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Avg. Price Paid:$6,415 - $7,667
Original MSRP: $17,735 - $21,500
MPG: 22 City / 27 Hwy
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2007 Mazda Mazda5 Performance

This performance review was written when the 2007 Mazda Mazda5 was new.

Reviewers' No. 1 issue with driving the 5 is that it's missing Mazda's typical "zoom zoom." Newsday jokes "you'll probably see pigs fly before you ever encounter a Mazda that isn't enjoyable to drive. The new 5 skirts the edge though." However, the Mazda5's handling is noted as a plus.

Acceleration and Power

Kelley Blue Book sums up auto critics' disappointment in the Mazda5 engine. "The 153 horsepower 2.3 liter four-cylinder engine that feels so good in the Mazda3 could do with a light power infusion." Others say the engine performs adequately if not taxed. "It shows some energy getting away from the light, but there's a little lag between pressing the pedal and the engine springing to life. The only way to smoke the tires in this machine is to douse them in gasoline and strike a match," the Chicago Tribune writes. The Sacramento Bee suggests "one thing you do not want to do in the Mazda5 is race for that small opening in freeway traffic that's moving 30 mph faster than you."

Reviewers also say you shouldn't expect to save much in gasoline, but you should achieve average fuel economy. According to the Environmental Protection Agency, the Mazda5 rates at 19 miles per gallon in the city and 25 on highways with a manual transmission. With the automatic transmission, the 5's highway rating changes to 24 miles per gallon.

A handful of writers were pleased with the 5's standard manual transmission, though. U.S. News' Rick Newman says "stick with the standard five-speed manual transmission, and you'll enjoy yourself more than anybody transporting kids ought to," while AutoWeek calls it "enjoyable," and Consumer Guide describes "slick, easy-shifting."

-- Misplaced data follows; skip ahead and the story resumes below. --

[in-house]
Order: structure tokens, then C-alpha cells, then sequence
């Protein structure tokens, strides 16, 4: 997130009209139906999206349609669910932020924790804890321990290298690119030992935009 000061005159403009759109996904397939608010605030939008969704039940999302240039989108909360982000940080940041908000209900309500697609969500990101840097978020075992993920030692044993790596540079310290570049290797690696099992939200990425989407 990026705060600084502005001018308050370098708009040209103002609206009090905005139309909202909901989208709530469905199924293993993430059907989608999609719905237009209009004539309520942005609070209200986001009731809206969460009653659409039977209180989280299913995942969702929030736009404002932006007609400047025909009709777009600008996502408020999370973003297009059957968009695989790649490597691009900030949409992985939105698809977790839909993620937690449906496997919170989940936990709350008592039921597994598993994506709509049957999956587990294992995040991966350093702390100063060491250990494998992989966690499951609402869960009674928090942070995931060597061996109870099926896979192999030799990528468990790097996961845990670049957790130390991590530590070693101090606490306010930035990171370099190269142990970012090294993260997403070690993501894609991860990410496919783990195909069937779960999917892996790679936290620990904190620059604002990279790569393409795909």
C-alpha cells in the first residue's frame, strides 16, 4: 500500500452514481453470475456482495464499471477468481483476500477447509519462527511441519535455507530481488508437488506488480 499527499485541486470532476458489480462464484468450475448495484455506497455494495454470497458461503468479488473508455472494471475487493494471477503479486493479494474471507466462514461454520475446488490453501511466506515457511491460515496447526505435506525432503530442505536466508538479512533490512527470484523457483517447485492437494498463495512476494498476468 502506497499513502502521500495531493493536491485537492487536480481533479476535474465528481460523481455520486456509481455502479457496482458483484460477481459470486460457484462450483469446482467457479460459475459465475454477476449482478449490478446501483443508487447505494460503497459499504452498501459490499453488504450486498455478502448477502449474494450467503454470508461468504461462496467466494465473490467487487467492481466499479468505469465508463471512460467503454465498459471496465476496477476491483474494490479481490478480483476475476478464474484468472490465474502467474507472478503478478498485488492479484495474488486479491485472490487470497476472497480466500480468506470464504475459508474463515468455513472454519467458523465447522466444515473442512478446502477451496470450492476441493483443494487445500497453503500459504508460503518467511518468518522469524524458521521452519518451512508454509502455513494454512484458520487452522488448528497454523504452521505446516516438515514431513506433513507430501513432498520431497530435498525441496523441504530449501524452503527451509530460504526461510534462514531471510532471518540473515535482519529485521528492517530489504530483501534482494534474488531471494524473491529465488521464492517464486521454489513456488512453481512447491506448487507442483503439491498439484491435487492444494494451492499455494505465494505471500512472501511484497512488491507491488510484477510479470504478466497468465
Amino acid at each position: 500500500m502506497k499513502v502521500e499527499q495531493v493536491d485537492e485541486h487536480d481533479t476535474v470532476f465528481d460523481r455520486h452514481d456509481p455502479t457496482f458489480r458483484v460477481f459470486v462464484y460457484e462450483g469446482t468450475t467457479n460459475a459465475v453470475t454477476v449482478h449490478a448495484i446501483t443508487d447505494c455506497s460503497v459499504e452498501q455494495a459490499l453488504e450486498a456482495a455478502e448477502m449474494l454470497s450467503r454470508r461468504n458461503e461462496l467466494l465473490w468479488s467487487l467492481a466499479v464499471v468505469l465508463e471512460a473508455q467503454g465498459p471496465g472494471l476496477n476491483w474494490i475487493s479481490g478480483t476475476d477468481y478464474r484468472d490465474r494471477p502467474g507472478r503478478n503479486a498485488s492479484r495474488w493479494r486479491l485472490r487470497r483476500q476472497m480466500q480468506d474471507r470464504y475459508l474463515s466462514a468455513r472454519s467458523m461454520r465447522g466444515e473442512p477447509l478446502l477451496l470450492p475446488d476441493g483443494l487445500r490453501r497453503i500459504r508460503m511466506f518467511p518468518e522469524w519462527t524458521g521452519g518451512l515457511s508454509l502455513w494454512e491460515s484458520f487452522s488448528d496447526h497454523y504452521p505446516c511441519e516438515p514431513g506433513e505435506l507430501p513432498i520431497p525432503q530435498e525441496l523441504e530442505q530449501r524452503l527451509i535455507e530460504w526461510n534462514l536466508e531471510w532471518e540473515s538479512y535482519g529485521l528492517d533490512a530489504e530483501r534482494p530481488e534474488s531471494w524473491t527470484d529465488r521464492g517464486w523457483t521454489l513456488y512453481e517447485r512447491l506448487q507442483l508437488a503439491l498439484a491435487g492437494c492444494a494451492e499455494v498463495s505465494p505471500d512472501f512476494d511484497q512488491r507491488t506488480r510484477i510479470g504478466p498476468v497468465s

Handling and Braking

Critics find the Mazda5 redeems itself with its handling. The Washington Post describes the wagon as having moxie -- "the guts to move nimbly and quickly through urban traffic, and the ability to steal your heart in the process." To Motor Trend, the "driving dynamics and ride compliance of this unconventional troop carrier still have Mazda written all over them," and Kelley Blue Book likes that the "ride is controlled but not harsh, and though the steering might be a bit over-assisted, it is reasonably direct. This is no sports car, but it handles much better than a minivan or SUV."

The 2007 Mazda5 has a MacPherson strut front suspension with an independent multi-link rear, "all of it giving the car a tensed and tuned feel through tire-scuffing corners," the Los Angeles Times writes, while the Chicago Sun-Times finds "a supple ride" that "resists body sway in curves." The Mazda5's electric assisted power steering also works well for the majority, "without the 'Is it live, or it is Nintendo?' disconnection that sometimes plagues these systems," Automobile Magazine explains. Edmunds also appreciates steering that's "light and sprightly, not like you're driving the Partridge Family bus."

The Mazda5's brake feel and response is also highlighted. Power assist, anti-lock brakes with Electronic Brakeforce Distribution and Brake Assist "bring the Mazda 5 from 60 mph-0 in a respectable 125 feet" reports Edmunds. MSN likes that "stopping distances are commendably short, and the brake pedal has a nice feel."

Review Last Updated: 5/1/08

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